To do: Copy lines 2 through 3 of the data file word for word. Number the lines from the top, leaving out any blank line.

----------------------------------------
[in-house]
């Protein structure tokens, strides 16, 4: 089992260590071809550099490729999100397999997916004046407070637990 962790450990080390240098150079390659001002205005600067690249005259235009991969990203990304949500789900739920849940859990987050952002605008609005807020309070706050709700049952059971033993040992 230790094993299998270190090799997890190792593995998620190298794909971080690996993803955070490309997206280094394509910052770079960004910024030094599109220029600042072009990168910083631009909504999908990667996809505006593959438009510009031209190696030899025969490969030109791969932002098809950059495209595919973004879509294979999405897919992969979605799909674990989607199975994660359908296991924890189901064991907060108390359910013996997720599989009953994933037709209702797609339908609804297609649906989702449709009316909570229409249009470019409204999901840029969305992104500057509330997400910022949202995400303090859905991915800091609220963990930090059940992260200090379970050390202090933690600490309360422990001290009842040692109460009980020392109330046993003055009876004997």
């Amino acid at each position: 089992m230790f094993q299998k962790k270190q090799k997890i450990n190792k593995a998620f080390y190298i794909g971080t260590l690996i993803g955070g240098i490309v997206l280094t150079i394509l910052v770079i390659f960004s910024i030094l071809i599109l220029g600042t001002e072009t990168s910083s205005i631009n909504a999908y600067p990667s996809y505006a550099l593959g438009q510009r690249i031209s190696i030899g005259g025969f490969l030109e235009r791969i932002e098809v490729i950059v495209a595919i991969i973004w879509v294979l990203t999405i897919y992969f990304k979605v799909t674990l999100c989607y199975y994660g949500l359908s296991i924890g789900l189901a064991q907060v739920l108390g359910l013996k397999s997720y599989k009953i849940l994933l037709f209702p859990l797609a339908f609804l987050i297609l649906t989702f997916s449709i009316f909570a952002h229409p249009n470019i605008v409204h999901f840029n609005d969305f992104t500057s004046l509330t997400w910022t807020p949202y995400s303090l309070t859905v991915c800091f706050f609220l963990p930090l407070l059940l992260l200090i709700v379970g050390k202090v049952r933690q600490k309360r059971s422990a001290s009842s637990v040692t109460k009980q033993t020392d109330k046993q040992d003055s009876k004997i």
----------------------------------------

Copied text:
């Protein structure tokens, strides 16, 4: 089992260590071809550099490729999100397999997916004046407070637990 962790450990080390240098150079390659001002205005600067690249005259235009991969990203990304949500789900739920849940859990987050952002605008609005807020309070706050709700049952059971033993040992 230790094993299998270190090799997890190792593995998620190298794909971080690996993803955070490309997206280094394509910052770079960004910024030094599109220029600042072009990168910083631009909504999908990667996809505006593959438009510009031209190696030899025969490969030109791969932002098809950059495209595919973004879509294979999405897919992969979605799909674990989607199975994660359908296991924890189901064991907060108390359910013996997720599989009953994933037709209702797609339908609804297609649906989702449709009316909570229409249009470019409204999901840029969305992104500057509330997400910022949202995400303090859905991915800091609220963990930090059940992260200090379970050390202090933690600490309360422990001290009842040692109460009980020392109330046993003055009876004997």
């Amino acid at each position: 089992m230790f094993q299998k962790k270190q090799k997890i450990n190792k593995a998620f080390y190298i794909g971080t260590l690996i993803g955070g240098i490309v997206l280094t150079i394509l910052v770079i390659f960004s910024i030094l071809i599109l220029g600042t001002e072009t990168s910083s205005i631009n909504a999908y600067p990667s996809y505006a550099l593959g438009q510009r690249i031209s190696i030899g005259g025969f490969l030109e235009r791969i932002e098809v490729i950059v495209a595919i991969i973004w879509v294979l990203t999405i897919y992969f990304k979605v799909t674990l999100c989607y199975y994660g949500l359908s296991i924890g789900l189901a064991q907060v739920l108390g359910l013996k397999s997720y599989k009953i849940l994933l037709f209702p859990l797609a339908f609804l987050i297609l649906t989702f997916s449709i009316f909570a952002h229409p249009n470019i605008v409204h999901f840029n609005d969305f992104t500057s004046l509330t997400w910022t807020p949202y995400s303090l309070t859905v991915c800091f706050f609220l963990p930090l407070l059940l992260l200090i709700v379970g050390k202090v049952r933690q600490k309360r059971s422990a001290s009842s637990v040692t109460k009980q033993t020392d109330k046993q040992d003055s009876k004997i």